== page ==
It would take the combined efforts of Archimedes, Isaac Newton, Albert Einstein, and Stephen Hawking to calculate the dimensions of my hatred for dementia. My loathing for the concept of dementia started years ago when it began to take my mother away, then blossomed fully when she was lost to me mentally but still here physically. Now, dementia is confiscating the mind of my partner, inexorably wrenching away his memories, thoughts, emotions. Not to be selfish, I don’t hate dementia only on my own behalf; I hate it also for the effect it has on my family, friends, on others. I hate dementia universally.
While not a hateful person nor a hate monger, I have learned to hate the reality of dementia, regardless of its cause. This one-sided sentiment is not a good thing, mostly because the object of my hatred doesn’t exist as a tangible thing I can act upon. Therefore, my hatred engenders other dark emotions – anger, fear, frustration, sadness, emptiness, depression. I could go on, but you get the idea.
The bland suggestions of “help” sources to get me through these gloomy feelings don’t go very far in reducing them. Among the lists of helpful things are the commonly stated 10 Signs of Dementia of which the most prescient is “memory loss that disrupts daily life”. The other frequently encountered list relative to dementia is the 7 Stages of Dementia. What the experts tend to gloss over is that these stages are by no means concrete, permanent, or sequential thereby reducing the daily effectiveness of applying the information. So, while I am not at the level of hatred for the “help” available to me, I am rapidly becoming disabused of any idea that they are truly helpful.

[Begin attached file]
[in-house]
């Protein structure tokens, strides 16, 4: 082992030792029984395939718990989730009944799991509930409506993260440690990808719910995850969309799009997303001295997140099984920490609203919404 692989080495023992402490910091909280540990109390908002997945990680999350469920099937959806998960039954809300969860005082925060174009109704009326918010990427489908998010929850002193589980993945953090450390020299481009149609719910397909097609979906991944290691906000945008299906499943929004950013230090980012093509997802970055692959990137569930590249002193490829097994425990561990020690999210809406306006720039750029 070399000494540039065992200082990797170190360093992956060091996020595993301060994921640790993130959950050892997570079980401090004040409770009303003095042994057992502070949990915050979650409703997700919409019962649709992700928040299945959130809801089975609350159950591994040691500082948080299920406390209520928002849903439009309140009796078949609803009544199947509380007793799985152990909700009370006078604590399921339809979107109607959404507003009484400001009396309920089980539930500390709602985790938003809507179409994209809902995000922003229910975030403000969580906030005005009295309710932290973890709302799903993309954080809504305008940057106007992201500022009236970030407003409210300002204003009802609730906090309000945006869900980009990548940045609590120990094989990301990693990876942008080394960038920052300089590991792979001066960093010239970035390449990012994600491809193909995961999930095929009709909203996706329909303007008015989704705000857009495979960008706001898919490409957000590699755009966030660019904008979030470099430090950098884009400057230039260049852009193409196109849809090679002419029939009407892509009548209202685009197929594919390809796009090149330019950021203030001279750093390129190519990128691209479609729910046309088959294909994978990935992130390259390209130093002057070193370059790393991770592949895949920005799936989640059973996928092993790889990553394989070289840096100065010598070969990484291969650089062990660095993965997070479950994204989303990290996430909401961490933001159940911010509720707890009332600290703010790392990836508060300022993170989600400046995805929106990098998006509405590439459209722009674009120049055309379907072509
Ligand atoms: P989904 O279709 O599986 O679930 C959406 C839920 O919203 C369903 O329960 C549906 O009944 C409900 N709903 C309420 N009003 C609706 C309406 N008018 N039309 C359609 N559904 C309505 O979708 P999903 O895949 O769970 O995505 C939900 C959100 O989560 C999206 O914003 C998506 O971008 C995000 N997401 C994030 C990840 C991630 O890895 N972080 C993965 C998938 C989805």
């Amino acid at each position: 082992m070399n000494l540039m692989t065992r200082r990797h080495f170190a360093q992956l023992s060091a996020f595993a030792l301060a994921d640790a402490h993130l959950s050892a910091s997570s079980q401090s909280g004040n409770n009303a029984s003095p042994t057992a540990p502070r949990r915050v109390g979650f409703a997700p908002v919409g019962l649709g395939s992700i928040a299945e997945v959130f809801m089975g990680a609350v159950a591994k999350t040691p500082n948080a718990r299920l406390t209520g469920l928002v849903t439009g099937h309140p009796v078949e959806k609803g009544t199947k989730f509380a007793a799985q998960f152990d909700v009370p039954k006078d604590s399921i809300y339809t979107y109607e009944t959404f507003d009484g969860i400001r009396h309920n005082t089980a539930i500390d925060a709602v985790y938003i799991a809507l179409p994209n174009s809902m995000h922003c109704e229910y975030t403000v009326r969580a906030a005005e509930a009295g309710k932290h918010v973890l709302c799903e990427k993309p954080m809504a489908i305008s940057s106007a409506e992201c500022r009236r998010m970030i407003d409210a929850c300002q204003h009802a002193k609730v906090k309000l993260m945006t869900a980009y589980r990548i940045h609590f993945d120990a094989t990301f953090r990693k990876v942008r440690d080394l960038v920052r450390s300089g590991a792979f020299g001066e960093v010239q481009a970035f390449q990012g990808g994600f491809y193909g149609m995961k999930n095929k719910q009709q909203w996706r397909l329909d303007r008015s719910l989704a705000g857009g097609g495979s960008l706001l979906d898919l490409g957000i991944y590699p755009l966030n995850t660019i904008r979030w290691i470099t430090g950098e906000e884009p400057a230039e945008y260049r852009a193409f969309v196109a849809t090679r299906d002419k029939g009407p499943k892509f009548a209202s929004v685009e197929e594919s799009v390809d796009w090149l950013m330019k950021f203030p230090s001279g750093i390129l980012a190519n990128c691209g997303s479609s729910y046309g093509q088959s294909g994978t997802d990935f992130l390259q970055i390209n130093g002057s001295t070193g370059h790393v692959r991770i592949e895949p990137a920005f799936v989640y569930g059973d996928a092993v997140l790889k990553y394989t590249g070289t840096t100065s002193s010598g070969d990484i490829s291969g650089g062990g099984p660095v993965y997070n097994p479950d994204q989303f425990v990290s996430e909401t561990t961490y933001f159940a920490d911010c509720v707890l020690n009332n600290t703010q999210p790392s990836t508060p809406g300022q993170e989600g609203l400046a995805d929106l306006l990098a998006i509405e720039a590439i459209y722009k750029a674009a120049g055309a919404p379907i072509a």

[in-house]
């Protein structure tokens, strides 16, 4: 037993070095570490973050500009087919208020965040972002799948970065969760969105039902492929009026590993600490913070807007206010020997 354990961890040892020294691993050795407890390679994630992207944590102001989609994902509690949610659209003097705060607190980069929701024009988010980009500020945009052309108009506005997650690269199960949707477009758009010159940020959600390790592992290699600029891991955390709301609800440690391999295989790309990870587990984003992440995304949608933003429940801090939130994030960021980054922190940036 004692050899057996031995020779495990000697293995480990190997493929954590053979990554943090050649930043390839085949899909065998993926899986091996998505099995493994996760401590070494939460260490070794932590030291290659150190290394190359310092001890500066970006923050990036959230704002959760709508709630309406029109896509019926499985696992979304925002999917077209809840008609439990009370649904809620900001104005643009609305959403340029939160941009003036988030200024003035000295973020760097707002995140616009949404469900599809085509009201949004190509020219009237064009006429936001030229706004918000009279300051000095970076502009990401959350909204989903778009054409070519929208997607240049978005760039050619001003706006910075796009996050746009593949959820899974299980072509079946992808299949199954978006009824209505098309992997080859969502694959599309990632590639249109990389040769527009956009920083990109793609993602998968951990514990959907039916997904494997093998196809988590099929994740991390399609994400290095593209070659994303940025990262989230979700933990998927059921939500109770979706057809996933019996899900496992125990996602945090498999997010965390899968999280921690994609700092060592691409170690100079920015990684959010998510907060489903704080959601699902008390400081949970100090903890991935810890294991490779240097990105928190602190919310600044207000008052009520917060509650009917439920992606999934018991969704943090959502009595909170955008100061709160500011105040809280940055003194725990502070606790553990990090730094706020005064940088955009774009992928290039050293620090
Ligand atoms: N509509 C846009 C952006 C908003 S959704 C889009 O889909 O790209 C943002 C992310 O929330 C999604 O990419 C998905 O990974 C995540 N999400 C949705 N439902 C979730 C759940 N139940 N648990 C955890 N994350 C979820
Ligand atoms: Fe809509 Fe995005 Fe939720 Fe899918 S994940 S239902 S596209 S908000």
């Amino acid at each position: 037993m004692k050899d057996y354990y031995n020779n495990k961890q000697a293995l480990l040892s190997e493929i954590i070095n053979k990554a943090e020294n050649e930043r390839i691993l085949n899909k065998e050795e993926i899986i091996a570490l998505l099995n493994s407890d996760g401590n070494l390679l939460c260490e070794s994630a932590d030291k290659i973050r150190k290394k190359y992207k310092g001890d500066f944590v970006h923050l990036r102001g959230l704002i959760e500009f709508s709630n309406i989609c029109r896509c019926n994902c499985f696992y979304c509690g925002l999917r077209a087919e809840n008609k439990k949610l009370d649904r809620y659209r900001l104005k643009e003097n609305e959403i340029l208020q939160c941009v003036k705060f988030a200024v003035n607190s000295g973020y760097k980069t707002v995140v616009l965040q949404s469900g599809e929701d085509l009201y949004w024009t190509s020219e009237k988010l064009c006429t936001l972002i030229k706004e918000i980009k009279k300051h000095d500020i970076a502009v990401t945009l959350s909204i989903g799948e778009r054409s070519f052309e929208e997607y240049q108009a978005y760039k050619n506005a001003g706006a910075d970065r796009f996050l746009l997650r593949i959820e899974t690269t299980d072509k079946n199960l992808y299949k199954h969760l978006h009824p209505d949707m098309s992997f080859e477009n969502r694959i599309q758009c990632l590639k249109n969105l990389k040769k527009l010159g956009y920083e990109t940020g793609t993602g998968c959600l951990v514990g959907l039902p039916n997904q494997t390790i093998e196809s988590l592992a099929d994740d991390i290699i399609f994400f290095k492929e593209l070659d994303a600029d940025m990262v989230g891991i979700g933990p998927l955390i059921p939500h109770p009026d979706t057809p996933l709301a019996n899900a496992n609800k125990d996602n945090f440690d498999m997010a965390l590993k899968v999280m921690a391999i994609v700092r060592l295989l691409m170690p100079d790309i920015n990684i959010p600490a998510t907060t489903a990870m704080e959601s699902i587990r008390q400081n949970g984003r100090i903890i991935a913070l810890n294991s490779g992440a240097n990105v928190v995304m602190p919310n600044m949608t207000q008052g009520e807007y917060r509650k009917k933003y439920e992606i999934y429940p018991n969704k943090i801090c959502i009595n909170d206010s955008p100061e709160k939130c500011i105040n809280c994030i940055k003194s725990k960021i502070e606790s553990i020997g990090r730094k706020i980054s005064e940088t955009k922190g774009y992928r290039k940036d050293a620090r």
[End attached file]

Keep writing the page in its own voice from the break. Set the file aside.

The love and support and communication of my family and friends are the only help I get in dealing with my emotions. They listen, sympathize, and comfort me as I travel the dreary trail of dementia caregiving. If I could only compute the distance and distresses that we will encounter on this journey then maybe I could find some comfort in absolutes. So far, there are no answers, just incalculable hatred.
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I have thought a lot about what you have written, and no one can disagree with it. Dementia is a senseless, hateful, arbitrary syndrome. There is not one decent thing to be said about it. What is sad, in addition, is what it is doing to the people who are close to the patient. I don’t know how you can protect yourself from becoming bitter. If you have read anything that will help you, I hope it will be truly helpful. I realize a great deal has been written about the patients’ issues, but I’m not sure about the others who are so sadly affected.
As usual, I am struggling to think of something positive that might give you hope. I’ll keep thinking. In the meantime, you must know that you have many people who care about you and would do anything to make things easier for you and for the other people you love.